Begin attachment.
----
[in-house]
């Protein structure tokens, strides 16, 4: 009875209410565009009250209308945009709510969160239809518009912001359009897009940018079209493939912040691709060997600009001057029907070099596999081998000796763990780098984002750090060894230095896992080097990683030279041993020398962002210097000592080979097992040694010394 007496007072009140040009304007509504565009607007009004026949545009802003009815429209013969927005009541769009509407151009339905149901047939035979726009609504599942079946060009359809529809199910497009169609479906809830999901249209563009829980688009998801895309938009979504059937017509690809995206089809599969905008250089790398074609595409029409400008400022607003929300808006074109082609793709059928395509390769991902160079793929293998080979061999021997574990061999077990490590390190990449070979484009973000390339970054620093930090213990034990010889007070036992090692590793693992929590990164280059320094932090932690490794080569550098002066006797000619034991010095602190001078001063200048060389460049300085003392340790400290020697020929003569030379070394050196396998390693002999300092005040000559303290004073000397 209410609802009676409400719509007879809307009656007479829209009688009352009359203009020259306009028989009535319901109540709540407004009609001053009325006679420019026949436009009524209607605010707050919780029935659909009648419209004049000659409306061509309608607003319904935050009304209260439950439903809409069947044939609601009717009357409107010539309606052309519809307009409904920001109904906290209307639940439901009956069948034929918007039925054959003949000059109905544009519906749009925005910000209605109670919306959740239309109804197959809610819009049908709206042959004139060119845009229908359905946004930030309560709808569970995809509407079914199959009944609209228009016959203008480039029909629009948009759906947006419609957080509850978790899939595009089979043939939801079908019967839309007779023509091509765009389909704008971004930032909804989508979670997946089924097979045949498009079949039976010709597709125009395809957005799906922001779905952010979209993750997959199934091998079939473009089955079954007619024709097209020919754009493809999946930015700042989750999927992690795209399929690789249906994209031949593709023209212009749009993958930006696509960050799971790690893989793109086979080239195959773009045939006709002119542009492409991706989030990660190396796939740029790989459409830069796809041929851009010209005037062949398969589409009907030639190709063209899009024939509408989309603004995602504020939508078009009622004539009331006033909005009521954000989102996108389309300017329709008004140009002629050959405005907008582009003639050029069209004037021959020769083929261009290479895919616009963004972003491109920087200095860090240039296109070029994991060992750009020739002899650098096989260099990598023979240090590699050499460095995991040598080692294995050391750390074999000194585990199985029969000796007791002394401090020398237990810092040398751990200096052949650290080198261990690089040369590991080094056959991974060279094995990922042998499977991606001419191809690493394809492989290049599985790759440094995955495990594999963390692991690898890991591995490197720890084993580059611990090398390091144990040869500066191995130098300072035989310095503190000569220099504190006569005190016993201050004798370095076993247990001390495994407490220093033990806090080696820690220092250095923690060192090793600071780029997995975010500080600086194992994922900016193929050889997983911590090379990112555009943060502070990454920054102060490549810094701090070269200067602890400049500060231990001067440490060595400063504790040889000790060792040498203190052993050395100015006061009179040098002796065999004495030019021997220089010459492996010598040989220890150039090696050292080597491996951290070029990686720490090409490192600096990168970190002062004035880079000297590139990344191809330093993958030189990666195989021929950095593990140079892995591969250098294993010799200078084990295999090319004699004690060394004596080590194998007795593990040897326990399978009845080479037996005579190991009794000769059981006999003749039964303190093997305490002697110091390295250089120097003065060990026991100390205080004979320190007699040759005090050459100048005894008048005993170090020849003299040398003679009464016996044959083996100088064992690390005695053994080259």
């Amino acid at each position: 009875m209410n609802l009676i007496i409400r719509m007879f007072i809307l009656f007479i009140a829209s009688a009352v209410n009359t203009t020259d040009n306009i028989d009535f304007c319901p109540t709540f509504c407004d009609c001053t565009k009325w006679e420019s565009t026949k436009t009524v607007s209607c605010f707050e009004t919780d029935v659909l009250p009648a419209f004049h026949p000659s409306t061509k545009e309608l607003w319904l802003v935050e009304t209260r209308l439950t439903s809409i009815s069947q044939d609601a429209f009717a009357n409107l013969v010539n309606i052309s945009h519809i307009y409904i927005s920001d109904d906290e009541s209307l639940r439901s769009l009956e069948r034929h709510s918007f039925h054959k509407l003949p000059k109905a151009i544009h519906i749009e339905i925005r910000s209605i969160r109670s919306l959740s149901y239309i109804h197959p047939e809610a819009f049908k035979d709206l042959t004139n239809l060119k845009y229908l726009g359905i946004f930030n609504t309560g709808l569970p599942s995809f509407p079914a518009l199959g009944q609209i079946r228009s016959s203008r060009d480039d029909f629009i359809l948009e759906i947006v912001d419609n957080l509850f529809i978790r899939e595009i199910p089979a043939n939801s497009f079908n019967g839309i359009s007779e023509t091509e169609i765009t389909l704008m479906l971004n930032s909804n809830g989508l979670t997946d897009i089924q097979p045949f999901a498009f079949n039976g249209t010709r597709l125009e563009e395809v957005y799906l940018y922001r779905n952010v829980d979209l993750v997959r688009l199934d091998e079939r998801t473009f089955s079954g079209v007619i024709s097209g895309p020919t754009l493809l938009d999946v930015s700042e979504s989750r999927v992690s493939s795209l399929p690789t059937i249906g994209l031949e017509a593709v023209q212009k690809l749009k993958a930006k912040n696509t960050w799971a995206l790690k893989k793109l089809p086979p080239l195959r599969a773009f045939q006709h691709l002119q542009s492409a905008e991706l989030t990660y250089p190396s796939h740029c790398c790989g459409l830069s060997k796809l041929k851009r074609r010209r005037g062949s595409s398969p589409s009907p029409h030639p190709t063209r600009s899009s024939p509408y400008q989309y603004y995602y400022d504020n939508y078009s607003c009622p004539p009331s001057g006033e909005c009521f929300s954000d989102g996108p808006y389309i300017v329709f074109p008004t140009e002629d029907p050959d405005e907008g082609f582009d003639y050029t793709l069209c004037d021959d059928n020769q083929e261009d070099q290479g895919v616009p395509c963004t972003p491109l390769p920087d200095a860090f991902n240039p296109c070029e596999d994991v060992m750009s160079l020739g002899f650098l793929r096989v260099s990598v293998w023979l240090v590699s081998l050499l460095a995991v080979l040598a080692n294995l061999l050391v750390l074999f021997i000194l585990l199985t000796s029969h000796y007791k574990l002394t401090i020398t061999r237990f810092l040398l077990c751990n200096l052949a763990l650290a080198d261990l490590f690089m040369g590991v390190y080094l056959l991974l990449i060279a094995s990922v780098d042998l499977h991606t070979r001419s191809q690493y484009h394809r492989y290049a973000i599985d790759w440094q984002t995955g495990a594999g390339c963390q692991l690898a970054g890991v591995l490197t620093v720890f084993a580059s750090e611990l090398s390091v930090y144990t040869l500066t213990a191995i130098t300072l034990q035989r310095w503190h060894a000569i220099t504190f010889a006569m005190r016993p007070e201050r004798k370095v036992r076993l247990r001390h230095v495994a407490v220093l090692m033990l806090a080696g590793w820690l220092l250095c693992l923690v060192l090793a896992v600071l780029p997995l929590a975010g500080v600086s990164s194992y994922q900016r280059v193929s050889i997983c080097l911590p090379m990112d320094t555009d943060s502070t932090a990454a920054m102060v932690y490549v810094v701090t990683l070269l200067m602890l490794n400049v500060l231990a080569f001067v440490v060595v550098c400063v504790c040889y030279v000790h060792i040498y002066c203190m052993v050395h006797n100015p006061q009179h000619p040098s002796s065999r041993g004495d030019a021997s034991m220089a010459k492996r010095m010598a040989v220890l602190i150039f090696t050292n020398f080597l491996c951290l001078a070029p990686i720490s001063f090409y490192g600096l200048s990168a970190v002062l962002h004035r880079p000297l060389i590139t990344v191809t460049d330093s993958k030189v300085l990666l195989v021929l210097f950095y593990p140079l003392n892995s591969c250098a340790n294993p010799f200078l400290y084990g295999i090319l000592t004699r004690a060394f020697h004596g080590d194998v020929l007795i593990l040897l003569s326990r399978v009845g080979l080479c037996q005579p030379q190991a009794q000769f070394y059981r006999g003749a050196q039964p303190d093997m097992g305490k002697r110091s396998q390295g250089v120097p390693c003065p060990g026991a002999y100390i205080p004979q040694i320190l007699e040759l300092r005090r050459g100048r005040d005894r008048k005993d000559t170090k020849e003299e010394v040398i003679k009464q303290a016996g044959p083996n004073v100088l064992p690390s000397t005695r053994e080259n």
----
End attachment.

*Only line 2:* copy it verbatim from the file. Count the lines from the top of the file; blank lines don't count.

């Protein structure tokens, strides 16, 4: 009875209410565009009250209308945009709510969160239809518009912001359009897009940018079209493939912040691709060997600009001057029907070099596999081998000796763990780098984002750090060894230095896992080097990683030279041993020398962002210097000592080979097992040694010394 007496007072009140040009304007509504565009607007009004026949545009802003009815429209013969927005009541769009509407151009339905149901047939035979726009609504599942079946060009359809529809199910497009169609479906809830999901249209563009829980688009998801895309938009979504059937017509690809995206089809599969905008250089790398074609595409029409400008400022607003929300808006074109082609793709059928395509390769991902160079793929293998080979061999021997574990061999077990490590390190990449070979484009973000390339970054620093930090213990034990010889007070036992090692590793693992929590990164280059320094932090932690490794080569550098002066006797000619034991010095602190001078001063200048060389460049300085003392340790400290020697020929003569030379070394050196396998390693002999300092005040000559303290004073000397 209410609802009676409400719509007879809307009656007479829209009688009352009359203009020259306009028989009535319901109540709540407004009609001053009325006679420019026949436009009524209607605010707050919780029935659909009648419209004049000659409306061509309608607003319904935050009304209260439950439903809409069947044939609601009717009357409107010539309606052309519809307009409904920001109904906290209307639940439901009956069948034929918007039925054959003949000059109905544009519906749009925005910000209605109670919306959740239309109804197959809610819009049908709206042959004139060119845009229908359905946004930030309560709808569970995809509407079914199959009944609209228009016959203008480039029909629009948009759906947006419609957080509850978790899939595009089979043939939801079908019967839309007779023509091509765009389909704008971004930032909804989508979670997946089924097979045949498009079949039976010709597709125009395809957005799906922001779905952010979209993750997959199934091998079939473009089955079954007619024709097209020919754009493809999946930015700042989750999927992690795209399929690789249906994209031949593709023209212009749009993958930006696509960050799971790690893989793109086979080239195959773009045939006709002119542009492409991706989030990660190396796939740029790989459409830069796809041929851009010209005037062949398969589409009907030639190709063209899009024939509408989309603004995602504020939508078009009622004539009331006033909005009521954000989102996108389309300017329709008004140009002629050959405005907008582009003639050029069209004037021959020769083929261009290479895919616009963004972003491109920087200095860090240039296109070029994991060992750009020739002899650098096989260099990598023979240090590699050499460095995991040598080692294995050391750390074999000194585990199985029969000796007791002394401090020398237990810092040398751990200096052949650290080198261990690089040369590991080094056959991974060279094995990922042998499977991606001419191809690493394809492989290049599985790759440094995955495990594999963390692991690898890991591995490197720890084993580059611990090398390091144990040869500066191995130098300072035989310095503190000569220099504190006569005190016993201050004798370095076993247990001390495994407490220093033990806090080696820690220092250095923690060192090793600071780029997995975010500080600086194992994922900016193929050889997983911590090379990112555009943060502070990454920054102060490549810094701090070269200067602890400049500060231990001067440490060595400063504790040889000790060792040498203190052993050395100015006061009179040098002796065999004495030019021997220089010459492996010598040989220890150039090696050292080597491996951290070029990686720490090409490192600096990168970190002062004035880079000297590139990344191809330093993958030189990666195989021929950095593990140079892995591969250098294993010799200078084990295999090319004699004690060394004596080590194998007795593990040897326990399978009845080479037996005579190991009794000769059981006999003749039964303190093997305490002697110091390295250089120097003065060990026991100390205080004979320190007699040759005090050459100048005894008048005993170090020849003299040398003679009464016996044959083996100088064992690390005695053994080259």